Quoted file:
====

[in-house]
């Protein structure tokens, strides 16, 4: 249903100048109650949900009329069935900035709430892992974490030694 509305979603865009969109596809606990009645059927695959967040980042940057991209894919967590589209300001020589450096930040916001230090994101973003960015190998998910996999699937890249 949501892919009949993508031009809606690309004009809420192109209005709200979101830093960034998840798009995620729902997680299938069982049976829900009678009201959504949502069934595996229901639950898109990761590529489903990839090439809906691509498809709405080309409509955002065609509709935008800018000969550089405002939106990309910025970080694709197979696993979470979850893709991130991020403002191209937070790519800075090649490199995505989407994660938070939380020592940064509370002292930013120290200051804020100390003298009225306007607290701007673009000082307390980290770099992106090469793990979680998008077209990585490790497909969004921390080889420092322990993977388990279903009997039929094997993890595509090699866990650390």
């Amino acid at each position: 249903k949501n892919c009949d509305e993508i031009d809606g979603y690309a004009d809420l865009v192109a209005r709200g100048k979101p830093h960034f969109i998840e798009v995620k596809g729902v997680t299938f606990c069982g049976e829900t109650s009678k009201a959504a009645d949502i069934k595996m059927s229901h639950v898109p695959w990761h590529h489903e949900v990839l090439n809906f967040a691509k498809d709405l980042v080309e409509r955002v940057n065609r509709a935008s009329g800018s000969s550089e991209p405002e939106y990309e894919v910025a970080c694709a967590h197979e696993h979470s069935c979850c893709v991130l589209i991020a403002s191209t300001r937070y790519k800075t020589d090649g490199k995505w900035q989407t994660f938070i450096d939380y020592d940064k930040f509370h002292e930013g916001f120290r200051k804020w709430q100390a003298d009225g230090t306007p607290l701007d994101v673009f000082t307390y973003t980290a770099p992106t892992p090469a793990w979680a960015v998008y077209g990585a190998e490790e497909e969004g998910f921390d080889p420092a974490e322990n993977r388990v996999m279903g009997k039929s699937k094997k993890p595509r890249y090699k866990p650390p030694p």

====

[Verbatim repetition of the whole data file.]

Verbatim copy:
[in-house]
């Protein structure tokens, strides 16, 4: 249903100048109650949900009329069935900035709430892992974490030694 509305979603865009969109596809606990009645059927695959967040980042940057991209894919967590589209300001020589450096930040916001230090994101973003960015190998998910996999699937890249 949501892919009949993508031009809606690309004009809420192109209005709200979101830093960034998840798009995620729902997680299938069982049976829900009678009201959504949502069934595996229901639950898109990761590529489903990839090439809906691509498809709405080309409509955002065609509709935008800018000969550089405002939106990309910025970080694709197979696993979470979850893709991130991020403002191209937070790519800075090649490199995505989407994660938070939380020592940064509370002292930013120290200051804020100390003298009225306007607290701007673009000082307390980290770099992106090469793990979680998008077209990585490790497909969004921390080889420092322990993977388990279903009997039929094997993890595509090699866990650390």
């Amino acid at each position: 249903k949501n892919c009949d509305e993508i031009d809606g979603y690309a004009d809420l865009v192109a209005r709200g100048k979101p830093h960034f969109i998840e798009v995620k596809g729902v997680t299938f606990c069982g049976e829900t109650s009678k009201a959504a009645d949502i069934k595996m059927s229901h639950v898109p695959w990761h590529h489903e949900v990839l090439n809906f967040a691509k498809d709405l980042v080309e409509r955002v940057n065609r509709a935008s009329g800018s000969s550089e991209p405002e939106y990309e894919v910025a970080c694709a967590h197979e696993h979470s069935c979850c893709v991130l589209i991020a403002s191209t300001r937070y790519k800075t020589d090649g490199k995505w900035q989407t994660f938070i450096d939380y020592d940064k930040f509370h002292e930013g916001f120290r200051k804020w709430q100390a003298d009225g230090t306007p607290l701007d994101v673009f000082t307390y973003t980290a770099p992106t892992p090469a793990w979680a960015v998008y077209g990585a190998e490790e497909e969004g998910f921390d080889p420092a974490e322990n993977r388990v996999m279903g009997k039929s699937k094997k993890p595509r890249y090699k866990p650390p030694p």